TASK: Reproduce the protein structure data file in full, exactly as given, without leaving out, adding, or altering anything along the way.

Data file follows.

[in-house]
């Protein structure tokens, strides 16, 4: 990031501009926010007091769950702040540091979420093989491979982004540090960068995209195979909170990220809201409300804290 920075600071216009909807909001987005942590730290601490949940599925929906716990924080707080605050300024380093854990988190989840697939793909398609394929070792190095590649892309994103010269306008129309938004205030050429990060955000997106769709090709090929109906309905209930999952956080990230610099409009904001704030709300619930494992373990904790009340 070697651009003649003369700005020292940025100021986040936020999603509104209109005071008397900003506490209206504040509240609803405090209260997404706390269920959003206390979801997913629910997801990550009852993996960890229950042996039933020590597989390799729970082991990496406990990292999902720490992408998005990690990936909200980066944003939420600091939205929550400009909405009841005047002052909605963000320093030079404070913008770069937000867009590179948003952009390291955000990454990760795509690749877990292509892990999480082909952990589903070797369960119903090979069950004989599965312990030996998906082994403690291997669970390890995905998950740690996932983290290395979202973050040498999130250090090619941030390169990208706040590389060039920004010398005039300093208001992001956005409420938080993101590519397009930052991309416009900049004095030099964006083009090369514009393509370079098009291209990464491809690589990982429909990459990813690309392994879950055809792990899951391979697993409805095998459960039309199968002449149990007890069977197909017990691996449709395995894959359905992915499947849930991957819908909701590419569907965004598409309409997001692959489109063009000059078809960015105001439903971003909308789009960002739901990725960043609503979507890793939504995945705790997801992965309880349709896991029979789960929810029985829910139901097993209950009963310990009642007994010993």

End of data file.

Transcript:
[in-house]
């Protein structure tokens, strides 16, 4: 990031501009926010007091769950702040540091979420093989491979982004540090960068995209195979909170990220809201409300804290 920075600071216009909807909001987005942590730290601490949940599925929906716990924080707080605050300024380093854990988190989840697939793909398609394929070792190095590649892309994103010269306008129309938004205030050429990060955000997106769709090709090929109906309905209930999952956080990230610099409009904001704030709300619930494992373990904790009340 070697651009003649003369700005020292940025100021986040936020999603509104209109005071008397900003506490209206504040509240609803405090209260997404706390269920959003206390979801997913629910997801990550009852993996960890229950042996039933020590597989390799729970082991990496406990990292999902720490992408998005990690990936909200980066944003939420600091939205929550400009909405009841005047002052909605963000320093030079404070913008770069937000867009590179948003952009390291955000990454990760795509690749877990292509892990999480082909952990589903070797369960119903090979069950004989599965312990030996998906082994403690291997669970390890995905998950740690996932983290290395979202973050040498999130250090090619941030390169990208706040590389060039920004010398005039300093208001992001956005409420938080993101590519397009930052991309416009900049004095030099964006083009090369514009393509370079098009291209990464491809690589990982429909990459990813690309392994879950055809792990899951391979697993409805095998459960039309199968002449149990007890069977197909017990691996449709395995894959359905992915499947849930991957819908909701590419569907965004598409309409997001692959489109063009000059078809960015105001439903971003909308789009960002739901990725960043609503979507890793939504995945705790997801992965309880349709896991029979789960929810029985829910139901097993209950009963310990009642007994010993």